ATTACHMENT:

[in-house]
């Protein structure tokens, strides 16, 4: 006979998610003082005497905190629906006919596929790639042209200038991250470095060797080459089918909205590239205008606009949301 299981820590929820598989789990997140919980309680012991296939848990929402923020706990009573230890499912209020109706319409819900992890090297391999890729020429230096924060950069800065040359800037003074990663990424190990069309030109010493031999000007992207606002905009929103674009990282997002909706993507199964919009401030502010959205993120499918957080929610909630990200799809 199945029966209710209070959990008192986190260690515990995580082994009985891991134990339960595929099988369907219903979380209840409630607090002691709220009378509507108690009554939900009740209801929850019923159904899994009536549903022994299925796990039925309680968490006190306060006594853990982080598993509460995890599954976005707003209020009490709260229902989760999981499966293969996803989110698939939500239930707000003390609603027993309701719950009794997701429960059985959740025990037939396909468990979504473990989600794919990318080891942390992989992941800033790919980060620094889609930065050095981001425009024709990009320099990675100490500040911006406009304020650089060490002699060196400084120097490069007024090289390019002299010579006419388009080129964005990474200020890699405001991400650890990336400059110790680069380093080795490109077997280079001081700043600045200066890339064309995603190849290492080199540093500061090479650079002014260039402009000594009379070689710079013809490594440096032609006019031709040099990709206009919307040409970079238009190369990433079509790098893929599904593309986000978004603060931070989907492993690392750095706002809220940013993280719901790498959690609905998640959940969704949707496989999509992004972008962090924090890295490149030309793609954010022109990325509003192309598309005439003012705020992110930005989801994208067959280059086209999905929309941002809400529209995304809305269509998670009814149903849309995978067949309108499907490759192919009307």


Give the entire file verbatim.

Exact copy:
[in-house]
């Protein structure tokens, strides 16, 4: 006979998610003082005497905190629906006919596929790639042209200038991250470095060797080459089918909205590239205008606009949301 299981820590929820598989789990997140919980309680012991296939848990929402923020706990009573230890499912209020109706319409819900992890090297391999890729020429230096924060950069800065040359800037003074990663990424190990069309030109010493031999000007992207606002905009929103674009990282997002909706993507199964919009401030502010959205993120499918957080929610909630990200799809 199945029966209710209070959990008192986190260690515990995580082994009985891991134990339960595929099988369907219903979380209840409630607090002691709220009378509507108690009554939900009740209801929850019923159904899994009536549903022994299925796990039925309680968490006190306060006594853990982080598993509460995890599954976005707003209020009490709260229902989760999981499966293969996803989110698939939500239930707000003390609603027993309701719950009794997701429960059985959740025990037939396909468990979504473990989600794919990318080891942390992989992941800033790919980060620094889609930065050095981001425009024709990009320099990675100490500040911006406009304020650089060490002699060196400084120097490069007024090289390019002299010579006419388009080129964005990474200020890699405001991400650890990336400059110790680069380093080795490109077997280079001081700043600045200066890339064309995603190849290492080199540093500061090479650079002014260039402009000594009379070689710079013809490594440096032609006019031709040099990709206009919307040409970079238009190369990433079509790098893929599904593309986000978004603060931070989907492993690392750095706002809220940013993280719901790498959690609905998640959940969704949707496989999509992004972008962090924090890295490149030309793609954010022109990325509003192309598309005439003012705020992110930005989801994208067959280059086209999905929309941002809400529209995304809305269509998670009814149903849309995978067949309108499907490759192919009307």